Tip #22: If your business generates sales from stores, use dummy variables to capture the impact of being 0-4, 5-9, 11-25, 26-50, and 51+ miles from a store.

Tip #23: Consider building completely different models for estimating who will purchase during the holiday shopping season.

Tip #24: Web Analytics click data ages QUICKLY. Catalog purchase data ages SLOWLY. Be sure to capture the impact of each dynamic in your models.

Tip #25: Model the recency of clicks in your e-mail campaigns. But remember, e-mail campaign purchases are much more important than e-mail campaign clicks.

Tip #26: Include dummy variables that record the "source of acquisition" for each customer. Customers acquired from many sources have minimal future value.

Tip #27: Include dummy variables that record "when" customers were acquired. A customer acquired twenty years ago spending $100 in 2008 is worth more than a customer acquired in 2006, spending $100 in 2008.

Tip #28: If you are a Web Analyst, seriously consider making the transition to statistical analysis.

Tip #29: More variables matter when predicting response than when predicting spend. Often, spend can be well predicted by frequency and average order value.

Tip #30: Throw out many of the traditional "rules" that statisticians require when modeling hundreds of thousands or millions of customers. Modeling customer behavior is more of an art than a science.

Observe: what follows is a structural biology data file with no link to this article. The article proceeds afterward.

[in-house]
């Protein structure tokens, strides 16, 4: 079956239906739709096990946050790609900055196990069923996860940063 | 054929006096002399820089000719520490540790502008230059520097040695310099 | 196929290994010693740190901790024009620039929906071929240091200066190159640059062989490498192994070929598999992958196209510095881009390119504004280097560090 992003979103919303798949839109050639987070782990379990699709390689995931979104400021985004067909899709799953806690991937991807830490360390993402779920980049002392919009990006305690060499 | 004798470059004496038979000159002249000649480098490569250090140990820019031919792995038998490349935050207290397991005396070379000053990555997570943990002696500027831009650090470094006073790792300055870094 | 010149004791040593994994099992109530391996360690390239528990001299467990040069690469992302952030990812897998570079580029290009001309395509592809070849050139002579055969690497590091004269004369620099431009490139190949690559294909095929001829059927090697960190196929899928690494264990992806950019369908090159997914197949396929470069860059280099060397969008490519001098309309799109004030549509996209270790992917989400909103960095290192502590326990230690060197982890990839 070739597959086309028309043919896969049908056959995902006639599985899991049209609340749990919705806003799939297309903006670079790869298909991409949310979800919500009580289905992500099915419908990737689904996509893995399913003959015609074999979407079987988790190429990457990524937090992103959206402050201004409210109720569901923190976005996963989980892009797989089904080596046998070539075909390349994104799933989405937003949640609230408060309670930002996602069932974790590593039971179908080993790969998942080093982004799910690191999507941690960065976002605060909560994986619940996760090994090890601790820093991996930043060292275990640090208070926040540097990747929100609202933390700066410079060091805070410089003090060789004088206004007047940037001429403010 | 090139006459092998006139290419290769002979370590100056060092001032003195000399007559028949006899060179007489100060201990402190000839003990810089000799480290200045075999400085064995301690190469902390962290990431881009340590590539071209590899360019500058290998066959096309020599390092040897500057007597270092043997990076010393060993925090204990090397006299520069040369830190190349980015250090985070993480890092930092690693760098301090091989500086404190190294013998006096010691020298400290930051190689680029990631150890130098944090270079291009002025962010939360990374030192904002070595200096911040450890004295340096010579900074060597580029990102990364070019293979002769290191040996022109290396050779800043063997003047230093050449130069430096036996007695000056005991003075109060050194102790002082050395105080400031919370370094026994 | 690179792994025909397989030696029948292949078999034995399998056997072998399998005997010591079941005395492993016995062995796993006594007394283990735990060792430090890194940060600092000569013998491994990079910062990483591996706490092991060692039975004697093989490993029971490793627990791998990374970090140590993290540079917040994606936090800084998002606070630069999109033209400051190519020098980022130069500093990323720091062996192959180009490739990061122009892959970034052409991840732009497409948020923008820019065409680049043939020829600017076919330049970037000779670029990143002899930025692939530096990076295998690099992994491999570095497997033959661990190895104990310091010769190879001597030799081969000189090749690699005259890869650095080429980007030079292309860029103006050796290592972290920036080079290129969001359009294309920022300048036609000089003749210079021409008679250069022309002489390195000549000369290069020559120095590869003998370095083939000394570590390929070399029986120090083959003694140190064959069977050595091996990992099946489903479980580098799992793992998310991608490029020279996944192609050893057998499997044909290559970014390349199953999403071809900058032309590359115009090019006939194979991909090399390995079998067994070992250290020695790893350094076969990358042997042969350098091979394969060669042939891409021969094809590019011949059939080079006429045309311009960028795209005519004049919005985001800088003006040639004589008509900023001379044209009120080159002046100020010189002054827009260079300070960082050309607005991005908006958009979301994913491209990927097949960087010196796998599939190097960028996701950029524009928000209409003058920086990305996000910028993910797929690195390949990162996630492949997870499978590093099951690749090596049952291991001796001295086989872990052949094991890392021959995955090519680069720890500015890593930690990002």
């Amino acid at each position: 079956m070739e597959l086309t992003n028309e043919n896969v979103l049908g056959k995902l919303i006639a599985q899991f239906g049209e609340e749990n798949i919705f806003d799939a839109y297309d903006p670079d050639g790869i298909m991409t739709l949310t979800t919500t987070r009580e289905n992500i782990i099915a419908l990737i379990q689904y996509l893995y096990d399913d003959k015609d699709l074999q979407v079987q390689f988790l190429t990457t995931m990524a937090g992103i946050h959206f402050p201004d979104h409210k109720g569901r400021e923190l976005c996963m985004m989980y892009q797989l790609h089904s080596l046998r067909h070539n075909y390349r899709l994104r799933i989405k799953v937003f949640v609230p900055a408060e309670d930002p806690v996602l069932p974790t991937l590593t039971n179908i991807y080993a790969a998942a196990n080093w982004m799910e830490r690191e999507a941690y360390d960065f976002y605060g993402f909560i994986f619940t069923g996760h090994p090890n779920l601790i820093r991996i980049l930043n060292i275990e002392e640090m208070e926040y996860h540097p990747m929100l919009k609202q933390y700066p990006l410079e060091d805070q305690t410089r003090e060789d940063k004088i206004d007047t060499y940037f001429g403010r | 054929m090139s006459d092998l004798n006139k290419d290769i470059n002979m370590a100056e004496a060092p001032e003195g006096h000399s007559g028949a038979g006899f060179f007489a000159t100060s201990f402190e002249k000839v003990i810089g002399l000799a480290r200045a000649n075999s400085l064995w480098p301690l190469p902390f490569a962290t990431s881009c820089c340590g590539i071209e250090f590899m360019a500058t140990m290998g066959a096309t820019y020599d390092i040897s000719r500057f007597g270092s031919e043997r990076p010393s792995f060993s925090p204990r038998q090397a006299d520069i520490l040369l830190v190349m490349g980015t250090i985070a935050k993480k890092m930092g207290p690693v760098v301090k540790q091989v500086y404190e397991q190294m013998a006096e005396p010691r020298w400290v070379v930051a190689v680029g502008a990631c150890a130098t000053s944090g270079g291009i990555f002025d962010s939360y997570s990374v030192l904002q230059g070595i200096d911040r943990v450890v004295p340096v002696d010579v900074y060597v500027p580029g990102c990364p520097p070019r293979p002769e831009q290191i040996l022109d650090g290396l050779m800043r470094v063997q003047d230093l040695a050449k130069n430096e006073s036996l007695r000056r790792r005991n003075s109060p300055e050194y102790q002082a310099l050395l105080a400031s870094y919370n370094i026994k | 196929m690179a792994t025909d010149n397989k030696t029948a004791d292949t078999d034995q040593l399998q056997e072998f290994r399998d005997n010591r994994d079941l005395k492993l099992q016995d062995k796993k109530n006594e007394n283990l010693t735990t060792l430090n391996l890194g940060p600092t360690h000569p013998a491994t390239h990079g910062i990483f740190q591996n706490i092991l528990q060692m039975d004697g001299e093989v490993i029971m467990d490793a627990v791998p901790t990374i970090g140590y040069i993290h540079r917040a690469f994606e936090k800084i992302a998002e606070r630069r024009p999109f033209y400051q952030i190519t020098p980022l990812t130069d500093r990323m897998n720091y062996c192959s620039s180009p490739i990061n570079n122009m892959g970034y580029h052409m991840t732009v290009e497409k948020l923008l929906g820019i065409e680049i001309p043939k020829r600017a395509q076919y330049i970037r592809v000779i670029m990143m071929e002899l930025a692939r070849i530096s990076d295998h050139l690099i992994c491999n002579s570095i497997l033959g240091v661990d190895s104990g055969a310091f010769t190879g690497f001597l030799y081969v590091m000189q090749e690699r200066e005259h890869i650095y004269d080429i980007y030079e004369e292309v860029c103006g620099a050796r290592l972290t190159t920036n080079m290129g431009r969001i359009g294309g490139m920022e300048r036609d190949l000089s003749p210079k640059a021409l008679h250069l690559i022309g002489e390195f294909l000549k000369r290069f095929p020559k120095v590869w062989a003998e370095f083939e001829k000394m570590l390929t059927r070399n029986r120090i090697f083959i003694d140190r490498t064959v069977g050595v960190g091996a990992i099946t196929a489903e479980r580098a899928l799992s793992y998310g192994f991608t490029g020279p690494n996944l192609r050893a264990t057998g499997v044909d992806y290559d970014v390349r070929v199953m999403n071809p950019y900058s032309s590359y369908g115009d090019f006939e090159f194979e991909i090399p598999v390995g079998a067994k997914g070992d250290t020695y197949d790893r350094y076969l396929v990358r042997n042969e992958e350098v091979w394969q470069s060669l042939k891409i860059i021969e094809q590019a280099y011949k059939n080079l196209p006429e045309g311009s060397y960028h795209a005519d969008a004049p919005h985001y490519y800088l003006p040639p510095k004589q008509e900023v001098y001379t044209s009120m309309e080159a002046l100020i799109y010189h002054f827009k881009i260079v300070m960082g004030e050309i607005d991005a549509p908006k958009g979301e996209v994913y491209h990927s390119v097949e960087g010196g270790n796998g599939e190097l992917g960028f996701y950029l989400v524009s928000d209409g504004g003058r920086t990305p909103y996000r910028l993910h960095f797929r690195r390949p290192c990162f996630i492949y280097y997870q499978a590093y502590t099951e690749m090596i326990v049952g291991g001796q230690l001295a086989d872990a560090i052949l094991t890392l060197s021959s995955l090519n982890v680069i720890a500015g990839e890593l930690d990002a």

Tip #31: Get yourself a REALLY FAST rocket-ship of a computer! At one company, I literally offered to buy my own hardware, when the finance department refused my capital request for new equipment. One month later, I resigned.

Tip #32: Use software that you are comfortable with. That might be "R", SPSS, SAS, Statistica, Excel/SQL, whatever, use what you like to use.

Tip #33: If the business conditions that existed when you built your model no longer exist, BE CAREFUL!

Tip #34: When working with different micro-channels (Twitter, Facebook), use age-based dummy variables if possible. In other words, create dummy variables for 18-29 year olds, 30-39 year olds, you get the picture. Go ahead and use any age range you wish.

Tip #35: Very interesting findings await the multichannel statistician who runs a Factor Analysis.

Tip #36: Business leaders intuitively know what an "A" customer is, compared with a "B", "C", "D" or "F" customer. So instead of reporting on different predictions, simply grade your customers, and speak to business leaders in terms of grades.

Tip #37: If you are analyzing categorical data, give Correspondence Analysis a try --- one of my personal favorites!

Tip #38: Never run a Neural Network model and then try to explain the results to a person who does not know how to run models but thinks s/he knows how to interpret regression models.

Tip #39: Use dummy variables for each store your business generates sales from.

Tip #40: Interaction terms MATTER! This is where you learn that "Multichannel Customers Are Not Always The Best Customers"!

Tip #41: Create dummy variables that evaluate every employee who answers customer questions via Live Chat. Do the same thing for Telephone Reps, and Store Employees. You'll learn who your most valuable employees are!

Tip #42: Create dummy variables for the blogs responsible for sending you the most traffic.